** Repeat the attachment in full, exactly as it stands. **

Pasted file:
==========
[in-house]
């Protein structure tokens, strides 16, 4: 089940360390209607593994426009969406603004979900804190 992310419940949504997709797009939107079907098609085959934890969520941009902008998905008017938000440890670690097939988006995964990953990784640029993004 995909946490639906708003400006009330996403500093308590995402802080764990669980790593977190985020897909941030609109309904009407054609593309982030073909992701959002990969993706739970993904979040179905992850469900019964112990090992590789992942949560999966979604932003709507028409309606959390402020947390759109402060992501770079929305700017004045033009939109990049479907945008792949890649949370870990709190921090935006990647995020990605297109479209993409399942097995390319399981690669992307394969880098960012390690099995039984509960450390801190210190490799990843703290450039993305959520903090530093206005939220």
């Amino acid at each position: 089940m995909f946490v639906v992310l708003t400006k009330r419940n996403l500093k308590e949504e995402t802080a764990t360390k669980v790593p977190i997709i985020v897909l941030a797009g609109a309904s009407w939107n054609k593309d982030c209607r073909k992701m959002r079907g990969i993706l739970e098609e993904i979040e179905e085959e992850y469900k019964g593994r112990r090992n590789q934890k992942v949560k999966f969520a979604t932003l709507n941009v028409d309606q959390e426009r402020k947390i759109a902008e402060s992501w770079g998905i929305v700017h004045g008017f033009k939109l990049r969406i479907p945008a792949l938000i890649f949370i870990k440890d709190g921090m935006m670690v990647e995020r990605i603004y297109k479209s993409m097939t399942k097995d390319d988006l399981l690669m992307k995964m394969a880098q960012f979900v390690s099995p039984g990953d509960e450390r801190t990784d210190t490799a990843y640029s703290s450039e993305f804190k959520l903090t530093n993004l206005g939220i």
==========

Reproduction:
[in-house]
């Protein structure tokens, strides 16, 4: 089940360390209607593994426009969406603004979900804190 992310419940949504997709797009939107079907098609085959934890969520941009902008998905008017938000440890670690097939988006995964990953990784640029993004 995909946490639906708003400006009330996403500093308590995402802080764990669980790593977190985020897909941030609109309904009407054609593309982030073909992701959002990969993706739970993904979040179905992850469900019964112990090992590789992942949560999966979604932003709507028409309606959390402020947390759109402060992501770079929305700017004045033009939109990049479907945008792949890649949370870990709190921090935006990647995020990605297109479209993409399942097995390319399981690669992307394969880098960012390690099995039984509960450390801190210190490799990843703290450039993305959520903090530093206005939220």
């Amino acid at each position: 089940m995909f946490v639906v992310l708003t400006k009330r419940n996403l500093k308590e949504e995402t802080a764990t360390k669980v790593p977190i997709i985020v897909l941030a797009g609109a309904s009407w939107n054609k593309d982030c209607r073909k992701m959002r079907g990969i993706l739970e098609e993904i979040e179905e085959e992850y469900k019964g593994r112990r090992n590789q934890k992942v949560k999966f969520a979604t932003l709507n941009v028409d309606q959390e426009r402020k947390i759109a902008e402060s992501w770079g998905i929305v700017h004045g008017f033009k939109l990049r969406i479907p945008a792949l938000i890649f949370i870990k440890d709190g921090m935006m670690v990647e995020r990605i603004y297109k479209s993409m097939t399942k097995d390319d988006l399981l690669m992307k995964m394969a880098q960012f979900v390690s099995p039984g990953d509960e450390r801190t990784d210190t490799a990843y640029s703290s450039e993305f804190k959520l903090t530093n993004l206005g939220i």